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The major additional costs to insurance companies, other than the payment of claims, are the costs of running a business: the administrative costs of hiring workers, administering accounts, and processing insurance claims. For most insurance companies, the insurance premiums coming in and the claims payments going out are much larger than the amounts earned by investing money or the administrative costs.

Thus, while factors like investment income earned on reserves, administrative costs, and groups with different risks complicate the overall picture, a fundamental law of insurance must hold true: The average person’s payments into insurance over time must cover 1) the average person’s claims, 2) the costs of running the company, and 3) leave room for the firm’s profits. This law can be boiled down to the idea that average premiums and average insurance payouts must be approximately equal.

Risk groups and actuarial fairness

Not all of those who purchase insurance face the same risks. Some people may be more likely, because of genetics or personal habits, to fall sick with certain diseases. Some people may live in an area where car theft or home robbery is more likely than others. Some drivers are safer than others. A risk group    can be defined as a group that shares roughly the same risks of an adverse event occurring.

Insurance companies often classify people into risk groups, and charge lower premiums to those with lower risks. If people are not separated into risk groups, then those with low-risk must pay for those with high risks. In the simple example of how car insurance works, given earlier, 60 drivers had very low damage of $100 each, 30 drivers had medium-sized accidents that cost $1,000 each, and 10 of the drivers had large accidents that cost $15,000. If all 100 of these drivers pay the same $1,860, then those with low damages are in effect paying for those with high damages.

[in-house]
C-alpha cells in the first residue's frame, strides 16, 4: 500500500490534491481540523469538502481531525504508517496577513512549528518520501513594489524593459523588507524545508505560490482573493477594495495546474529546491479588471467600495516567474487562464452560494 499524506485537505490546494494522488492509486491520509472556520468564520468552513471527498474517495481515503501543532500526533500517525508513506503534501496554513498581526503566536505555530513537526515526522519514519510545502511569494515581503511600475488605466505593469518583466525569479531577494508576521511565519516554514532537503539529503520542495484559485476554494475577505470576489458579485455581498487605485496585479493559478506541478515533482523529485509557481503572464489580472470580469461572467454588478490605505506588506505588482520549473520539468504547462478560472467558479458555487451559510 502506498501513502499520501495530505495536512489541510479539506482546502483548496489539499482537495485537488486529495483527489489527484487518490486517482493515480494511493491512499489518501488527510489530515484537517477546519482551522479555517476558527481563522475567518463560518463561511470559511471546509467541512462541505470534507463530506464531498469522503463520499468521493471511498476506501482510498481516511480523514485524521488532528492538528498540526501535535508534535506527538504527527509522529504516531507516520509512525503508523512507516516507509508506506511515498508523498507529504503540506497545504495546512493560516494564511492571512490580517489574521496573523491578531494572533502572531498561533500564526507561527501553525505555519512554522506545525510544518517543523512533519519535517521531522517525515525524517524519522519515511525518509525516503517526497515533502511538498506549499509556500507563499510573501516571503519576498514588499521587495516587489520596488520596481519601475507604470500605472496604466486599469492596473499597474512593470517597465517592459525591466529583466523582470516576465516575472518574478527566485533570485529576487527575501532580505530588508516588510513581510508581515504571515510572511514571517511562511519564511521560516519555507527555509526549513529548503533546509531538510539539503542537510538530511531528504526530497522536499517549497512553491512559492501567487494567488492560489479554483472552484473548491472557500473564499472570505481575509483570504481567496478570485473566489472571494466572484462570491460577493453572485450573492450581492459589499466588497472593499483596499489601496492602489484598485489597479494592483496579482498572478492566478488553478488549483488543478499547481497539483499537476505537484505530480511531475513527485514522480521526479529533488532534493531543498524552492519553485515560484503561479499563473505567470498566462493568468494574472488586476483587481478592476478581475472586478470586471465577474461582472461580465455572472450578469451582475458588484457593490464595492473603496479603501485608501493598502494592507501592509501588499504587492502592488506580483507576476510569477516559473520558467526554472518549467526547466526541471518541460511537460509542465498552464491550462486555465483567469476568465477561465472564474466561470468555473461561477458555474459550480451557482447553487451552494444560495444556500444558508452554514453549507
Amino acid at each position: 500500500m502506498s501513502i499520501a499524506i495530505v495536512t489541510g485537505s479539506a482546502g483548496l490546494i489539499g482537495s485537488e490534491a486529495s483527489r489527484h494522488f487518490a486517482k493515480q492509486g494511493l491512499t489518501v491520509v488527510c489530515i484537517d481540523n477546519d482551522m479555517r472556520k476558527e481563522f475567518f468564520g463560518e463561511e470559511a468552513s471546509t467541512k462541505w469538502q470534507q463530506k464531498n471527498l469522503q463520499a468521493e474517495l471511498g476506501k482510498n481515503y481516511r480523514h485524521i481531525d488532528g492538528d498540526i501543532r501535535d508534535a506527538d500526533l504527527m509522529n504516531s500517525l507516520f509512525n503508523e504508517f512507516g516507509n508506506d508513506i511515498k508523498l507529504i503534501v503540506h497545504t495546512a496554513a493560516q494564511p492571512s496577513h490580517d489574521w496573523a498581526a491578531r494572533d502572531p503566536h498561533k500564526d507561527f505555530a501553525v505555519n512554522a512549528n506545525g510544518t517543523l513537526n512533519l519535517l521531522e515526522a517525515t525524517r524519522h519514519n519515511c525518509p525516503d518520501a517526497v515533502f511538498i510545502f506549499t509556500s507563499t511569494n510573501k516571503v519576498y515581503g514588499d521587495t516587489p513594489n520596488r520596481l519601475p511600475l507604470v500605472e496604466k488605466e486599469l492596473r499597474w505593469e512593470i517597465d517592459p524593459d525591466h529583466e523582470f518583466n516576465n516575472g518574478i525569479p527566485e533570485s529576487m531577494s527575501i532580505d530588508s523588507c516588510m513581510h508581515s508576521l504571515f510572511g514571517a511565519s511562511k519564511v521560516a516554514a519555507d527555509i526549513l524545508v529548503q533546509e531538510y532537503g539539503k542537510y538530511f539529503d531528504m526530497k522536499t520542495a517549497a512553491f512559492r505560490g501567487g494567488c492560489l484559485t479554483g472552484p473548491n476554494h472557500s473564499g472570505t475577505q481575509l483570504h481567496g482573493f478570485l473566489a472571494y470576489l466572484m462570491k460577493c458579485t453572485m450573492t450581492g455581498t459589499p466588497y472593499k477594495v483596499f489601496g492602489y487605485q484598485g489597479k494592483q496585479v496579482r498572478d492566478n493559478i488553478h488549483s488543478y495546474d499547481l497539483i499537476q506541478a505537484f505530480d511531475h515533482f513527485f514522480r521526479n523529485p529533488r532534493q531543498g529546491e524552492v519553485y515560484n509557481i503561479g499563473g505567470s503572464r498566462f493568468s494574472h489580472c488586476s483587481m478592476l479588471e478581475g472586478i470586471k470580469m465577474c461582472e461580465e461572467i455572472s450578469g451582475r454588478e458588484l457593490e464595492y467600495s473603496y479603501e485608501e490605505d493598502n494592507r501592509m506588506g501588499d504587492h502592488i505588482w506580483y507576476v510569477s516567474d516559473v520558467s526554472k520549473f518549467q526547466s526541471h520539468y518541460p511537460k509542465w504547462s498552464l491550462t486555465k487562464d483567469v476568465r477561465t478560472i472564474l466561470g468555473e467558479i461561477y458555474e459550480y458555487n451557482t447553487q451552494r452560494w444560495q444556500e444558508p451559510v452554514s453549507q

If it is possible to classify drivers according to risk group, then each group can be charged according to its expected losses. For example, the insurance company might charge the 60 drivers who seem safest of all $100 apiece, which is the average value of the damages they cause. Then the intermediate group could pay $1,000 apiece and the high-cost group $15,000 each. When the level of insurance premiums that someone pays is equal to the amount that an average person in that risk group would collect in insurance payments, the level of insurance is said to be “actuarially fair.”

Classifying people into risk groups can be controversial. For example, if someone had a major automobile accident last year, should that person be classified as a high-risk driver who is likely to have similar accidents in the future, or as a low-risk driver who was just extremely unlucky? The driver is likely to claim to be low-risk, and thus someone who should be in a risk group with those who pay low insurance premiums in the future. The insurance company is likely to believe that, on average, having a major accident is a signal of being a high-risk driver, and thus try to charge this driver higher insurance premiums. The next two sections discuss the two major problems of imperfect information in insurance markets—called moral hazard and adverse selection. Both problems arise from attempts to categorize those purchasing insurance into risk groups.

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Source:  OpenStax, Principles of economics. OpenStax CNX. Sep 19, 2014 Download for free at http://legacy.cnx.org/content/col11613/1.11
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